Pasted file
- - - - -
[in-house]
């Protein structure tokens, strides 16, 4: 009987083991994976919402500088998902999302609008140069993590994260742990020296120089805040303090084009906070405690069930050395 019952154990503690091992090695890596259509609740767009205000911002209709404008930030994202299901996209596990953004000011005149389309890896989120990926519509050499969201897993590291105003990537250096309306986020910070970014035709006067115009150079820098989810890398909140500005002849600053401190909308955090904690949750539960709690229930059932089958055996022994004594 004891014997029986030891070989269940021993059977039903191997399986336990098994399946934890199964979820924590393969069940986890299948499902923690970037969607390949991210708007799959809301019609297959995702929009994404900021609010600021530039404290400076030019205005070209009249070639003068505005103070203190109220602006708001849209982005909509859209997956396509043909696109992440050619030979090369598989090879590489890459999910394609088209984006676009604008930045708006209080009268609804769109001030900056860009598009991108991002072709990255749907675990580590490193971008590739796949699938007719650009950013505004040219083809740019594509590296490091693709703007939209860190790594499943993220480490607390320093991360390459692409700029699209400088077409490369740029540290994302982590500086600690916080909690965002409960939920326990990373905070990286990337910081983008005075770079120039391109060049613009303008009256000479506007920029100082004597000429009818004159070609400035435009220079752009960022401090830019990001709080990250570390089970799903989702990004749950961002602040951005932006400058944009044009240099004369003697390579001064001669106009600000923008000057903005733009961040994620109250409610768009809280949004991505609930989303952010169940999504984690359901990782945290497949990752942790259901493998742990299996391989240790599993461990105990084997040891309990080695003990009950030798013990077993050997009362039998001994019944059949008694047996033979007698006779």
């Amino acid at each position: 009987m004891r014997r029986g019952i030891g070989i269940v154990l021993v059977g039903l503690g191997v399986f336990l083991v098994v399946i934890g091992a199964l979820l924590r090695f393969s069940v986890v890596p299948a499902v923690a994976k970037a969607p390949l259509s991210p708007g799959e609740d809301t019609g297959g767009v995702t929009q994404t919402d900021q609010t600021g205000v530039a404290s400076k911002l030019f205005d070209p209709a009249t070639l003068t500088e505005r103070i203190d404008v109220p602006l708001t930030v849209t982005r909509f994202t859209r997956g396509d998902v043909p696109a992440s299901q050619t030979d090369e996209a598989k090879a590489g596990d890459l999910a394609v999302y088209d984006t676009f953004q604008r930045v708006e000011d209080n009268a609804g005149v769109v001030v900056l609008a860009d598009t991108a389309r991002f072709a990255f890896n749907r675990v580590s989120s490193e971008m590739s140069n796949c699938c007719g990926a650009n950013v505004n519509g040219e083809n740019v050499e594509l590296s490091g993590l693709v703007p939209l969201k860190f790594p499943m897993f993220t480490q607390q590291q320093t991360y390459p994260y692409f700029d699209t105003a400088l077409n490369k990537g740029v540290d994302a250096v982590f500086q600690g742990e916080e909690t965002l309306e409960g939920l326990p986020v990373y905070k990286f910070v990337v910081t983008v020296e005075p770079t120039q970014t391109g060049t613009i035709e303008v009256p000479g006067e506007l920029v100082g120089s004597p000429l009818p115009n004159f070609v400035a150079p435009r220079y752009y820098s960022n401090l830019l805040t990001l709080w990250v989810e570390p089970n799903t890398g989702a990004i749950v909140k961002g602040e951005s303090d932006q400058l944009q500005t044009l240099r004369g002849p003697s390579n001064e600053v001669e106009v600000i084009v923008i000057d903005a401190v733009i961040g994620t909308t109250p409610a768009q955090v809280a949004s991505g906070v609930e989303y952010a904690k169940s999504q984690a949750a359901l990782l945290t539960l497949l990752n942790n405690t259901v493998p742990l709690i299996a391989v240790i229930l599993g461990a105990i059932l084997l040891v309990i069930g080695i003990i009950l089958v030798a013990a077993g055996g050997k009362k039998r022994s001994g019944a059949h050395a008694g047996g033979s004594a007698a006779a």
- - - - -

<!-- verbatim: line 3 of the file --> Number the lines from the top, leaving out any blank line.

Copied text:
């Amino acid at each position: 009987m004891r014997r029986g019952i030891g070989i269940v154990l021993v059977g039903l503690g191997v399986f336990l083991v098994v399946i934890g091992a199964l979820l924590r090695f393969s069940v986890v890596p299948a499902v923690a994976k970037a969607p390949l259509s991210p708007g799959e609740d809301t019609g297959g767009v995702t929009q994404t919402d900021q609010t600021g205000v530039a404290s400076k911002l030019f205005d070209p209709a009249t070639l003068t500088e505005r103070i203190d404008v109220p602006l708001t930030v849209t982005r909509f994202t859209r997956g396509d998902v043909p696109a992440s299901q050619t030979d090369e996209a598989k090879a590489g596990d890459l999910a394609v999302y088209d984006t676009f953004q604008r930045v708006e000011d209080n009268a609804g005149v769109v001030v900056l609008a860009d598009t991108a389309r991002f072709a990255f890896n749907r675990v580590s989120s490193e971008m590739s140069n796949c699938c007719g990926a650009n950013v505004n519509g040219e083809n740019v050499e594509l590296s490091g993590l693709v703007p939209l969201k860190f790594p499943m897993f993220t480490q607390q590291q320093t991360y390459p994260y692409f700029d699209t105003a400088l077409n490369k990537g740029v540290d994302a250096v982590f500086q600690g742990e916080e909690t965002l309306e409960g939920l326990p986020v990373y905070k990286f910070v990337v910081t983008v020296e005075p770079t120039q970014t391109g060049t613009i035709e303008v009256p000479g006067e506007l920029v100082g120089s004597p000429l009818p115009n004159f070609v400035a150079p435009r220079y752009y820098s960022n401090l830019l805040t990001l709080w990250v989810e570390p089970n799903t890398g989702a990004i749950v909140k961002g602040e951005s303090d932006q400058l944009q500005t044009l240099r004369g002849p003697s390579n001064e600053v001669e106009v600000i084009v923008i000057d903005a401190v733009i961040g994620t909308t109250p409610a768009q955090v809280a949004s991505g906070v609930e989303y952010a904690k169940s999504q984690a949750a359901l990782l945290t539960l497949l990752n942790n405690t259901v493998p742990l709690i299996a391989v240790i229930l599993g461990a105990i059932l084997l040891v309990i069930g080695i003990i009950l089958v030798a013990a077993g055996g050997k009362k039998r022994s001994g019944a059949h050395a008694g047996g033979s004594a007698a006779a």